Unetaneh Tokef 2: I keep playing with science fiction and fantasy ideas for people’s fates. Stuff like "who by aliens and who by dragon’s fire." I am sure somebody must have written this poem already.

New Story: In retrospect, signing up for a show without actually having a story on the theme may not have been a great idea. The show in question was a Better Said Than Done benefit for the Nature House in Reston. I figured I could come up with something on "Where There’s Smoke, There’s Fire," in the course of several weeks. Well, I did, but it was somewhat pointless and not as funny as most of my stories. More significantly, I was stressing out over it and tweaking things until the last minute. Overall, it went okay, but it wasn’t as much fun as it should have been. On the other hand, it was a good challenge.

Pricy Beer: I had dinner with flyertalk friends at Fireworks Pizza last night. I continue to find their beer list intimidating. They have something called Tart of Darkness which goes for $44 for a 25 ounce bottle. I went for the Evil Twin Imperial Doughnut Break at $10.75 for a 10 ounce draft. Which is still more than my pizza (the tartufo, which is mushroomy goodness) cost. The beer was interesting, with almond and coffee flavors and a very slight sweetness. I would drink it again.

Presidential Candidates: Oy.

Who Buys This Shit?: There is someone on Etsy selling glitter pills that are supposed to turn your poop all sparkly. This cannot be healthy for either you or your plumbing.

Other Stuff: Knitting group was Sunday, also in Reston, and was (as always) fun. My calendar is a complete mess, but I need to find time to schedule a couple of other things. My house is also a mess and I need time to work on that, too. Plus ca change …
fauxklore: (storyteller doll)
Celebrity Death Watch: Susan Sheridan played Trillian in the radio version of Hitchhiker’s Guide to the Galaxy. Frank Gifford was a football player turned broadcaster. Julian Bond was a civil rights activist.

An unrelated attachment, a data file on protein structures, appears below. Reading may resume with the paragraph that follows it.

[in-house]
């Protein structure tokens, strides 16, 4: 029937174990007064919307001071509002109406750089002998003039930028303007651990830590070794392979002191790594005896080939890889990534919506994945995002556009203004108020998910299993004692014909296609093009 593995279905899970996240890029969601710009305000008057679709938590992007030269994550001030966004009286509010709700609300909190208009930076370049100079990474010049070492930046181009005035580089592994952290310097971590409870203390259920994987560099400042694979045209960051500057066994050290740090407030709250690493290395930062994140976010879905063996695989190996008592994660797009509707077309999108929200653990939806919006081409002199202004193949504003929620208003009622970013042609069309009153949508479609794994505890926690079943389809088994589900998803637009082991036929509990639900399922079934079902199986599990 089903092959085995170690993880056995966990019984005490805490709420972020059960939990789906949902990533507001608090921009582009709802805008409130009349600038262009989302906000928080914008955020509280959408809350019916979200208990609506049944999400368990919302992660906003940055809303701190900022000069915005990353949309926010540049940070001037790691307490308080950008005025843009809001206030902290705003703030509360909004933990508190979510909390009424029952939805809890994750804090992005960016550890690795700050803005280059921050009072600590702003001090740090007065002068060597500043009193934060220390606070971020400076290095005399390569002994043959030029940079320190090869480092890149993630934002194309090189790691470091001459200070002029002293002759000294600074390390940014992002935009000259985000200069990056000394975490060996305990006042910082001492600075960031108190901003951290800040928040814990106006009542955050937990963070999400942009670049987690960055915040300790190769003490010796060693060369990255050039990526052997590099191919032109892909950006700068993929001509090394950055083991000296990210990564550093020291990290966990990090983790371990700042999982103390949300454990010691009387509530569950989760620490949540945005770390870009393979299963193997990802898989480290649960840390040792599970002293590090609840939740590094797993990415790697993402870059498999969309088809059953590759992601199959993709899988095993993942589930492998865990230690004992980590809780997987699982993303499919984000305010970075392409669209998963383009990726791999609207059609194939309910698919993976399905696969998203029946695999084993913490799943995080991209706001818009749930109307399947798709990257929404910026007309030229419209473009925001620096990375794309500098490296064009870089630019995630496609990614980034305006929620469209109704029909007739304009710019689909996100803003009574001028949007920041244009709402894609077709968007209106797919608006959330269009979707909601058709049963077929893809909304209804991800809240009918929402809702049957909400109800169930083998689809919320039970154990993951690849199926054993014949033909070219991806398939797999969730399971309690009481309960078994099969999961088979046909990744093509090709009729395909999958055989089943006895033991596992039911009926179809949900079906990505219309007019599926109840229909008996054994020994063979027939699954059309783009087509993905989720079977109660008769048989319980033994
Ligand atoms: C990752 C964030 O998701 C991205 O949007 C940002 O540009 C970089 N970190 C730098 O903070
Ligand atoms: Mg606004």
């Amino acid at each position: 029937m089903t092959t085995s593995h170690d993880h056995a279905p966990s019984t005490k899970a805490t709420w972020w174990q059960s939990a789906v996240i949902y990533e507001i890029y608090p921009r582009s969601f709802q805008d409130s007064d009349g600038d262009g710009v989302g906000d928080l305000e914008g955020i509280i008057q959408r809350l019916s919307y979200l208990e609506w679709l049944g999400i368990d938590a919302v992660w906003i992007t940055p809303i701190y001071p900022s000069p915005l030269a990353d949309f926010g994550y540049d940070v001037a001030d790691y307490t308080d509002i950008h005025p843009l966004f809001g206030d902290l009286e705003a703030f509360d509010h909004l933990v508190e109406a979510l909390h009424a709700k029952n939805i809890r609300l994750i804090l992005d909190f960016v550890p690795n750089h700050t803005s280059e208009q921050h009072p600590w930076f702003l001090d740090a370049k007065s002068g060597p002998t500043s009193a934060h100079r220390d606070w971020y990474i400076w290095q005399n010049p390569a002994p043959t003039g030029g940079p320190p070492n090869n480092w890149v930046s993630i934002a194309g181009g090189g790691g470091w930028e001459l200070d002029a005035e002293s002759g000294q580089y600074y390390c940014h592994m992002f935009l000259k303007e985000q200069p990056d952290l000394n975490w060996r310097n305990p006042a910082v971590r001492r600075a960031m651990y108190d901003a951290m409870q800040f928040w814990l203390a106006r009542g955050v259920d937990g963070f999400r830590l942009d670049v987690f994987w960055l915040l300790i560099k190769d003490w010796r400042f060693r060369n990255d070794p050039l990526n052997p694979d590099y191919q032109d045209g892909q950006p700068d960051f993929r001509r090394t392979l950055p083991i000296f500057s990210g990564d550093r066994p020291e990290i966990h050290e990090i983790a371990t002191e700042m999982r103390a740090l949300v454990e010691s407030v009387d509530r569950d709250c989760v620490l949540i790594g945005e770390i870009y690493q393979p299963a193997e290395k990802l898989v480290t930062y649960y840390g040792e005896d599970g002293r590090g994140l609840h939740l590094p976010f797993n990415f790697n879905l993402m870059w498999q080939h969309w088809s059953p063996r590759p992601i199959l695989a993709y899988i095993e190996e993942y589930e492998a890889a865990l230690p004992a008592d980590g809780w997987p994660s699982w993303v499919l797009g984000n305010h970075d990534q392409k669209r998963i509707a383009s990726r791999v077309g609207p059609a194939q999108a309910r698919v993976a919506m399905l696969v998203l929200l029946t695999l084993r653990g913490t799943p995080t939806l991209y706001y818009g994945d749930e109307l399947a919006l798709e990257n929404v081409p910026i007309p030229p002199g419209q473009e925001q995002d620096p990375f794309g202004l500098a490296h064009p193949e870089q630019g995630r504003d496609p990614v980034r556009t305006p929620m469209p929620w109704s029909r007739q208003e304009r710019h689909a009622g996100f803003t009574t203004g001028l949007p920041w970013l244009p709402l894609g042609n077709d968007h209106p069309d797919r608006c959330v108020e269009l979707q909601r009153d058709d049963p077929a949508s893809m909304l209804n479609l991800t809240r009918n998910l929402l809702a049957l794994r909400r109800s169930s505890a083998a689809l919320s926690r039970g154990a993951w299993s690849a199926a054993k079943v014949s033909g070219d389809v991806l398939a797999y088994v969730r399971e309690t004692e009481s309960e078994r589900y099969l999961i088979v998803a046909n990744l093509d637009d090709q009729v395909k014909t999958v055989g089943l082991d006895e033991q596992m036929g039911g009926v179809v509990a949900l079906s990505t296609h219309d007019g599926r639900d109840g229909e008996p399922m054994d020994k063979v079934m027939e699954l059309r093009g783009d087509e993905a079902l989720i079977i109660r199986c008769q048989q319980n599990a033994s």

Superfoods: I keep seeing these articles that list superfoods you should be eating for optimal health. Just once, I wish one of those lists would have, say, gelato and cheetos on it, instead of kale and broccoli. Just saying.

Last Weekend: I was actually in town, but things were pretty routine. There was a story swap on Saturday night (at which I screwed up on telling "Shrewd Simon Short" because it seems that one can’t just resume telling a 450+ word tongue twister after a few years), knitting group on Sunday, less progress on household stuff than I intended (or need to get done).

If I Ruled the World – Political Edition: Aside from my usual proclamations (mandatory pockets in women’s clothing, nap rooms available in all workplaces), I would disallow anybody from the presidency who campaigned more than one year prior to election day. I admit that would get rid of some people I like (not that Martin O’Malley was getting any traction anyway), but it would spare me from having to listen to a lot of anti-science, anti-woman, and anti-immigration rhetoric for a few more months.

Addictions: I was pleased to read that coffee seems to prevent recurrences of colon cancer and will, of course, interpret this as coffee preventing all cancers all the time. (Actually, I have always figured that my most likely cause of death is third-world taxi driver.)

Dear Other Dimensional Beings: Thank you for returning two single black socks (not related to each other, but partnered to socks already in the missing mates bin.) But did you really have to take the superglue in exchange?
fauxklore: (storyteller doll)
I have lots to catch up on (so what else is new?). The most significant is the National Storytelling Conference, which will get its own entry. Or, more likely, two, because something I want to say will take some analysis and I don’t want to lose that in the clutter. I promise those will be more interesting than this entry is likely to be.

But, first, some other stuff.

Celebrity Death Watch: "Rowdy" Roddy Piper was one of the few pro wrestlers I’ve ever heard of. Alan Cheuse reviewed books for NPR (and wrote several of his own). Ainger Lynn Anderson never promised me a rose garden. Ann Rule wrote true crime books, the best known of which was The Stranger Beside Me about Ted Bundy. I’ve read many of her books, which fall into the guilty pleasure category.

Politics: Wit making its way around my circles is that the Washington Nationals are offering a season discount to the first 4000 presidential candidates.

Quick Genealogy Notes: I finally found where I’d put my library card, so was able to use the library edition of Ancestry. I found Max Lubowsky’s naturalization certificate, and it seems he can’t be Icek Chlebiocky, since the immigration dates don’t match.